Just some early morning thoughts from me to you…

For I know the plans that I have for you,” declares the Lord, “plans to prosper you and not to harm you, plans to give you hope and a future.”

Jeremiah 29: 11 (NIV)

Time out!”

The memory is still as vivid today as when it occurred. Our ace pitcher—“One-eyed Jack”—was pitching a no-hitter for us in the United States Air Force fast-pitch softball base championships.

Master Sergeant, Jack Orvin, had lost an eye early in his Air Force career, yet in addition to being able to do his job in the Air Force, he could still pitch a softball at speeds in excess of one-hundred miles an hour. His nickname—One-eyed Jack—was always a nice reminder to hitters on opposing teams that they might not want to get too comfortable in the batter’s box.

During a strategy meeting on the mound in the sixth inning of the semi-final game of the championship playoffs, our catcher happened to mention to those of us gathered that Jack was pitching a no-hitter…with one inning yet to go. Superstition has it that the sure way to break up—or jinx—a no-hitter is to mention it while it’s in progress. The antidote to break the jinx—is to “knock on wood” somewhere, quickly and before the next pitch.

Time out!” I called out to the umpire as I ran past my third-base position and into our dugout. And then reaching down out-of-sight of anyone, I knocked a few times—on one of the wooden posts in the corner of the dugout. It worked! Jinx removed! And Jack completed his no-hitter and we moved on in the playoffs into the finals.

It’s probably because there’s too much time between pitches that baseball and softball players develop these little superstitions, idiosyncrasies—dare I say character flaws? In the heat of the moment—we tend to act them out as if they were real, like I did that night many years ago on the softball-field on Dover Air Force Base in Delaware. And if you think that my knocking a few times on the base of a wooden post in the corner of a dugout preserved Jack’s no-hitter that night years ago, well—I need you to really give it some more thought.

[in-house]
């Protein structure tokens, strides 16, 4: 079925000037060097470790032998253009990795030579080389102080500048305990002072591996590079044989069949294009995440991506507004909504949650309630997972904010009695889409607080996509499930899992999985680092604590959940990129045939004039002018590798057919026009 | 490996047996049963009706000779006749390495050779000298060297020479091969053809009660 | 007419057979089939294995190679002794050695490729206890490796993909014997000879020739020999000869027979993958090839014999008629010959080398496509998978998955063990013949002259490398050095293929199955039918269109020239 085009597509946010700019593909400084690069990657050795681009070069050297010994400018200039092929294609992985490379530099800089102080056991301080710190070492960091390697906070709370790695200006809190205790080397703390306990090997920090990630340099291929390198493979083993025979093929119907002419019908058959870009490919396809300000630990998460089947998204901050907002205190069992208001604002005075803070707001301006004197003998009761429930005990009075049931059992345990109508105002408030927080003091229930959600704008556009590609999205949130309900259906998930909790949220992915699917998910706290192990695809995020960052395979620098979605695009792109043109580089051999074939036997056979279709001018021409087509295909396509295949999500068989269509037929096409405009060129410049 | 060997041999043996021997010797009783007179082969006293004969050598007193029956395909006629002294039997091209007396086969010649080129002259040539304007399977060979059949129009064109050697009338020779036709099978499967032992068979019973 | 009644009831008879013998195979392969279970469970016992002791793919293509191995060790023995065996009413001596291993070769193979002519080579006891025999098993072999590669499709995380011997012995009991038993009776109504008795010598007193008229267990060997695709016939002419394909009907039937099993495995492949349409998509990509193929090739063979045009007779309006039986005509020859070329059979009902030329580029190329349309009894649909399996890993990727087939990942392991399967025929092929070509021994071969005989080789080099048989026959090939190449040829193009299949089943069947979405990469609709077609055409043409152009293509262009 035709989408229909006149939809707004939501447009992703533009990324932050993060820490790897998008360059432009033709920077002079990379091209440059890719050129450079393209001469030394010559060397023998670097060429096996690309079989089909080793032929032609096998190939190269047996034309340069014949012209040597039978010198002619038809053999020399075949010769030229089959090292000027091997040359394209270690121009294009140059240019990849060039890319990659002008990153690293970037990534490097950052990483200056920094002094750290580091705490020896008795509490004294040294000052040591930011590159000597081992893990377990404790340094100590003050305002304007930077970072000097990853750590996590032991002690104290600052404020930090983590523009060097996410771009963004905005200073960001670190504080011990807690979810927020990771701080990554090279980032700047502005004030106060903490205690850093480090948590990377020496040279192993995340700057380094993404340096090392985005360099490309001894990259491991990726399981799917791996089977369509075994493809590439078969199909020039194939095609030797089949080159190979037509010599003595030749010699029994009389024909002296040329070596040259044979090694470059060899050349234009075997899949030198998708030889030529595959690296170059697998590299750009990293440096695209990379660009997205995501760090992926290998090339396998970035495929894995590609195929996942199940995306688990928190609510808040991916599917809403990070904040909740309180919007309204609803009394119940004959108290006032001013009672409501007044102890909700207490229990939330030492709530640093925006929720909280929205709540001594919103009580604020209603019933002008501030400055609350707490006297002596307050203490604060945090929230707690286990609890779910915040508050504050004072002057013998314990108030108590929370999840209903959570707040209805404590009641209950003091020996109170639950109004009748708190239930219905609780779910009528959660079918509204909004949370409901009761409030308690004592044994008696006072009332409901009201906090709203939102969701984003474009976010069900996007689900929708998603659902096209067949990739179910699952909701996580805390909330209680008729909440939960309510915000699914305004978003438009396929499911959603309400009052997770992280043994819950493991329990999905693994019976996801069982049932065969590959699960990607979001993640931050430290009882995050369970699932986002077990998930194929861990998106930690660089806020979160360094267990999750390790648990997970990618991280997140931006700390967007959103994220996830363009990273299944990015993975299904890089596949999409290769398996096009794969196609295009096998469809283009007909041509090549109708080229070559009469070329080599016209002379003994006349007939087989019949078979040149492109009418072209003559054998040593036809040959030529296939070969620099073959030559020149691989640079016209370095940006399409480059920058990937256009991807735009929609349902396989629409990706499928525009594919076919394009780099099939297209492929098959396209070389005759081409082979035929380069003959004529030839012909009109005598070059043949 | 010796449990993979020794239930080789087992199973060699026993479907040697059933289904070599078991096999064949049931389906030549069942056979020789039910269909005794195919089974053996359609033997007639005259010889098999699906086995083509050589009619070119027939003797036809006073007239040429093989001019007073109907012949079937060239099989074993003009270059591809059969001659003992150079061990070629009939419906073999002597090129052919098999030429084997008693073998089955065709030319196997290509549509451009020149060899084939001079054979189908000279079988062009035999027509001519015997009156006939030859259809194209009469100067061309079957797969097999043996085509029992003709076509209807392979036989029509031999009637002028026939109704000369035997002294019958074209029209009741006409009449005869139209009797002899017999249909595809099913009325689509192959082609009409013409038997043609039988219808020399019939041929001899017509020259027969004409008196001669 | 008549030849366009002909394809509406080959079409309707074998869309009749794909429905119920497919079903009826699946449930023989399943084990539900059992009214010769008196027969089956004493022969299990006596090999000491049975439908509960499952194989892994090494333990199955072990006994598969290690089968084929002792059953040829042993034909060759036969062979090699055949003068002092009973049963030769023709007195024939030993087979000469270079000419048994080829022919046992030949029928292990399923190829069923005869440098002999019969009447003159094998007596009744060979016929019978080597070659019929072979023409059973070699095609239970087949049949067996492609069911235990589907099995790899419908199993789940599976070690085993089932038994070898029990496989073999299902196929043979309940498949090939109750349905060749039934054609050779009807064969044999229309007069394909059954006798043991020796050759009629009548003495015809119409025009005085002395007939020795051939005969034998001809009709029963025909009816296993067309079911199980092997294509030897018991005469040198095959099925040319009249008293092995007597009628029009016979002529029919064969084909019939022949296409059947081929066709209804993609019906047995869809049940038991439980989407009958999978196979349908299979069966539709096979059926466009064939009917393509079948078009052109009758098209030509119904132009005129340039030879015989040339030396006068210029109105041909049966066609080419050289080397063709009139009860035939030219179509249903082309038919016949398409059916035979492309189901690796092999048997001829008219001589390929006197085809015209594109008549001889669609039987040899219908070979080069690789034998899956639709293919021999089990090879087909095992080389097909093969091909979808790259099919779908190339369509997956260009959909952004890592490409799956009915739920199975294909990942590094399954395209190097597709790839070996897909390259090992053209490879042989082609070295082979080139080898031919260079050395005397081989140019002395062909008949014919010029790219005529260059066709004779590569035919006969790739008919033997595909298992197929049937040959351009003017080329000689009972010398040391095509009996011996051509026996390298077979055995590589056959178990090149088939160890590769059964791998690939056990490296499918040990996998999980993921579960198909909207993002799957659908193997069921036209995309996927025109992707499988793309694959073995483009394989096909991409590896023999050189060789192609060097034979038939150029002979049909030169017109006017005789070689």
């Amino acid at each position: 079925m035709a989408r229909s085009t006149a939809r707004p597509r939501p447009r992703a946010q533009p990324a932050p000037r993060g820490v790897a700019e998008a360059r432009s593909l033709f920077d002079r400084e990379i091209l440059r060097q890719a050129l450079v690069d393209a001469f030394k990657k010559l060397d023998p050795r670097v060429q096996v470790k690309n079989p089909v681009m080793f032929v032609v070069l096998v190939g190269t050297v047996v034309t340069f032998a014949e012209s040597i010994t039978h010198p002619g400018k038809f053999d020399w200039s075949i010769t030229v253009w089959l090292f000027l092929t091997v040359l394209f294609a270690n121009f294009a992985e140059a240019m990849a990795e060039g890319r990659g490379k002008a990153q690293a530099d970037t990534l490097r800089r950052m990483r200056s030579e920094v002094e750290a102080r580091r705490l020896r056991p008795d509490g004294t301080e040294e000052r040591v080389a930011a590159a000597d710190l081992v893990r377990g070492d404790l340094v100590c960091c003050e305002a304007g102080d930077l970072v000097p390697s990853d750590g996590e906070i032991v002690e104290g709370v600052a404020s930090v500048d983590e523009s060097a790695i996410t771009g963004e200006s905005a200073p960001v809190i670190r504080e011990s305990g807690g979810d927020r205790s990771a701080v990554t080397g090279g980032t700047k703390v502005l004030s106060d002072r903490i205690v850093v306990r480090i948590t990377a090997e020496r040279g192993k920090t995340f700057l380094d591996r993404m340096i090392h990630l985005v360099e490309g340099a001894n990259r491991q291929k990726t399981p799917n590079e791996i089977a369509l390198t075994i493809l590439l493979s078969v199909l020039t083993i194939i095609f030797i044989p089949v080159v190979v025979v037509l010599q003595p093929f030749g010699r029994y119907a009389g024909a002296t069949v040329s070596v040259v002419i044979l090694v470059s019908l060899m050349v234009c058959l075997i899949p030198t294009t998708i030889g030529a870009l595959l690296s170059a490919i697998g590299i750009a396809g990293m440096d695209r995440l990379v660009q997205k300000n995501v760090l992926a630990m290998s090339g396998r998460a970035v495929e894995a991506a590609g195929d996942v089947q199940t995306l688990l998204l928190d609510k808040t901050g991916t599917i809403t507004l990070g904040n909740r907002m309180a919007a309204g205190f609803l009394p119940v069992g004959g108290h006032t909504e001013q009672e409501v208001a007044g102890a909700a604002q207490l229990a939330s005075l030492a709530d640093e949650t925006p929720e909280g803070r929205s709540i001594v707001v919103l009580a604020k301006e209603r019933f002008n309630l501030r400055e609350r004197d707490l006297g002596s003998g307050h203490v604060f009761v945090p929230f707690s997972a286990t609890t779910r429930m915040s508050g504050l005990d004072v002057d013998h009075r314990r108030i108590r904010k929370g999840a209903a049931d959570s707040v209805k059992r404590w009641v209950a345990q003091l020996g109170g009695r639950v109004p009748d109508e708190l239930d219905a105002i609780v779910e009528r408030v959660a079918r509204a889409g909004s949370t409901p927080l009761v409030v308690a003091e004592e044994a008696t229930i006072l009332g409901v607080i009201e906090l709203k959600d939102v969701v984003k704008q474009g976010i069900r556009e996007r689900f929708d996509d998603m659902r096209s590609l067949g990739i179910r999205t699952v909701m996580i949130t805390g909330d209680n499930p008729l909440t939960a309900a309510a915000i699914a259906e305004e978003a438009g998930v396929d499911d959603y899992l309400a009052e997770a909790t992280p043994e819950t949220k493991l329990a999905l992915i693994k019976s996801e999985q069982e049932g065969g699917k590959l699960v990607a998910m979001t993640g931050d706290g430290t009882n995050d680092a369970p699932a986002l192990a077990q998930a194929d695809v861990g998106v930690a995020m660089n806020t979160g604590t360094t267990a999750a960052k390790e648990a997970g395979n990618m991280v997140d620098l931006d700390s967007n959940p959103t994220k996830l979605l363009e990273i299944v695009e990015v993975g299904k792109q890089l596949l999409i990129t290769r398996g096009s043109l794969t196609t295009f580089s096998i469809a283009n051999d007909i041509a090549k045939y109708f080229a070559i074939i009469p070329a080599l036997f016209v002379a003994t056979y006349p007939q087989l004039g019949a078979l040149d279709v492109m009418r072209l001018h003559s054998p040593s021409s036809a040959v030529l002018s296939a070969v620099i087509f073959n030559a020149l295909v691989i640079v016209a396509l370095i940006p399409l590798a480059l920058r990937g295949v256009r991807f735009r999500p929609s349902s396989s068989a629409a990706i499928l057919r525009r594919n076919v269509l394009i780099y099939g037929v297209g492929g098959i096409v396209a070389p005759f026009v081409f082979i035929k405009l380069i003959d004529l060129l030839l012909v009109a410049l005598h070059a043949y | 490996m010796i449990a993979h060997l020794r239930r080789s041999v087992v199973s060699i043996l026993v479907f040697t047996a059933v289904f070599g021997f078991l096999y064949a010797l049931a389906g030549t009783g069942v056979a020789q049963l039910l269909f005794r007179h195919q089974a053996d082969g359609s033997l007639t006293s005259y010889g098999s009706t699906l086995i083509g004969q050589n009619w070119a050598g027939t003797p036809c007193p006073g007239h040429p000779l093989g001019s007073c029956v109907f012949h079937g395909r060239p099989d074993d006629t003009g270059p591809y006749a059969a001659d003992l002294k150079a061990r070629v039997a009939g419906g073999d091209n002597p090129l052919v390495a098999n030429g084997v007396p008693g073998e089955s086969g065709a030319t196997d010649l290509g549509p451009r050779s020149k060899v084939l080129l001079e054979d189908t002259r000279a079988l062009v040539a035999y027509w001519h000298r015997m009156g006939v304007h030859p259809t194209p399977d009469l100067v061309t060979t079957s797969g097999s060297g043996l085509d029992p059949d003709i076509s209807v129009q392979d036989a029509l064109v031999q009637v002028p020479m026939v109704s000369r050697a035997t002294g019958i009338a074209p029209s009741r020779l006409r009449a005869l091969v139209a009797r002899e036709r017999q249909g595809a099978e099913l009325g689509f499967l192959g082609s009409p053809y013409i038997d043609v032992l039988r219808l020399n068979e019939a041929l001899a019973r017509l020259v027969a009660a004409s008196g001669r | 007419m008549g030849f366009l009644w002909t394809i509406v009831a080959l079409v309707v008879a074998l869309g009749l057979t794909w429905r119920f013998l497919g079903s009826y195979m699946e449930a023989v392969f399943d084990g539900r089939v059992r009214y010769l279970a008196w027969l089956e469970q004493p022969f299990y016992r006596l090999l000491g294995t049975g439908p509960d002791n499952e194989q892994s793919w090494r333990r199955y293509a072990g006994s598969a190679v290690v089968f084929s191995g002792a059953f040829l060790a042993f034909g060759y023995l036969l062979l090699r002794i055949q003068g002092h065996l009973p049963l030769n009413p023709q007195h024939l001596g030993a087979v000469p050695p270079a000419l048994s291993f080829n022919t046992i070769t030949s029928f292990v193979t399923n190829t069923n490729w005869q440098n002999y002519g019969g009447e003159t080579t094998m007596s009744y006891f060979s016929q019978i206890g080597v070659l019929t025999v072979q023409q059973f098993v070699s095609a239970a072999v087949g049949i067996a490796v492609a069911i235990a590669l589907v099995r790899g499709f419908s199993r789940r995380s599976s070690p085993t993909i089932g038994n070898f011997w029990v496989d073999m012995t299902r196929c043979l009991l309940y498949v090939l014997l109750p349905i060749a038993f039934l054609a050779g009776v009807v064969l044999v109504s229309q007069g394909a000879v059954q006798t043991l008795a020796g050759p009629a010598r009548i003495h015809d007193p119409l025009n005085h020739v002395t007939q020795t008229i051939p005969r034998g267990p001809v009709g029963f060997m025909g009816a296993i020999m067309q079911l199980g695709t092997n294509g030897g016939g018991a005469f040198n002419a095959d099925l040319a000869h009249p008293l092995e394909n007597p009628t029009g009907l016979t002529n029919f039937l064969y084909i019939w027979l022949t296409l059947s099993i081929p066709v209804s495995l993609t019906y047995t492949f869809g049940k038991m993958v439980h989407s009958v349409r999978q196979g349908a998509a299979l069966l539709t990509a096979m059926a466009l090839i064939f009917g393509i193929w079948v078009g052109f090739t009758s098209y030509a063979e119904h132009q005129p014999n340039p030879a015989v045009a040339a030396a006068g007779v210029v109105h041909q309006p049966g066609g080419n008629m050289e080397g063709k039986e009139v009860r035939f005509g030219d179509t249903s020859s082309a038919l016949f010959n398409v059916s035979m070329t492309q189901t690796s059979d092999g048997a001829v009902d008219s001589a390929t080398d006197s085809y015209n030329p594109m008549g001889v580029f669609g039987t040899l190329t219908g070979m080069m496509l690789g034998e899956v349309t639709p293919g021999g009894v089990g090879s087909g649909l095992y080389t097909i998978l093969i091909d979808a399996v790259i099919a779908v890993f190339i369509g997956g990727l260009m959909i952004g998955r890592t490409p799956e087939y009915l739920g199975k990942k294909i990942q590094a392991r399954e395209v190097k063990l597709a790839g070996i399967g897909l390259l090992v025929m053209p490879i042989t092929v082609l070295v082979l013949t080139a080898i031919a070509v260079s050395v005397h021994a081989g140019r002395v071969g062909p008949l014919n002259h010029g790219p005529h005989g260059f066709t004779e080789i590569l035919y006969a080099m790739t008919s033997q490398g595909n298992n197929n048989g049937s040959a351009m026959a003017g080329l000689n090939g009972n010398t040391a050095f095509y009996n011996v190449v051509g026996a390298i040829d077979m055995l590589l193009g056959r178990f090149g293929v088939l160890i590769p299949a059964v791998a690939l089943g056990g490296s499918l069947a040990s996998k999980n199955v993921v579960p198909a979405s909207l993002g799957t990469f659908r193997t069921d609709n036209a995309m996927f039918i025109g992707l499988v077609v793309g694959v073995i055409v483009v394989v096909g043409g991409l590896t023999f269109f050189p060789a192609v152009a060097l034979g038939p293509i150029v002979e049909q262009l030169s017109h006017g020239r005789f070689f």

But in our quieter moments away from the field we probably hope that no one was watching as we donned “rally caps”, committed to not get a haircut until we lost, made sure not to step on the chalked foul-line as we ran on and off the field, put our glove in the exact same place in the dugout each inning, wore our same “lucky” hole-filled socks for five games in a row, didn’t pack up the gear early for fear the other team would rally, or made sure to “knock-on-wood” somewhere to preserve a no-hitter.

Because in our quieter moments, we remember that God isn’t into superstitions or luck, fate or karma or any new age remedies or potions that are promoted today for jinxes or to assure success or a lifetime of bliss and good fortune. God instead is all about being in a relationship with each of us that leads us into all that He intends for us to be. And as He seeks us, chases after us, waits for us to come to Him, God is still on the throne and knows the outcomes of our next moments, as well as all of our todays and our tomorrows—whether we knock on wooden posts or not.

In our quieter moments, we do remember that God is really into us—into spending time with you and me! The same God who was with me in that meeting on the ball-field that night so many years ago, is with me—and with you—this very moment as you are reading these words.

As a matter of fact, that same God who is with you now, was with you when you were born. It’s the same God who knows whether you were rocked as a child; and who knows what your childhood was like—good or not so good. The God who guides our days and our nights, and is in our meetings on the ball-fields or at home or the office, is the same God who has been with you and me on our happiest days and in our saddest moments.

And He knows all of our broken promises and all of our screw-ups.

And—are you ready for this—He loves you and me just the same. As a matter of fact, the last breath He breathed on this planet—was for you and for me.

Time out!”

But this time, and every time, to simply take time to thank God!

In His Name—Scott

Copyright 2015. Scott L. Whitaker. All rights reserved.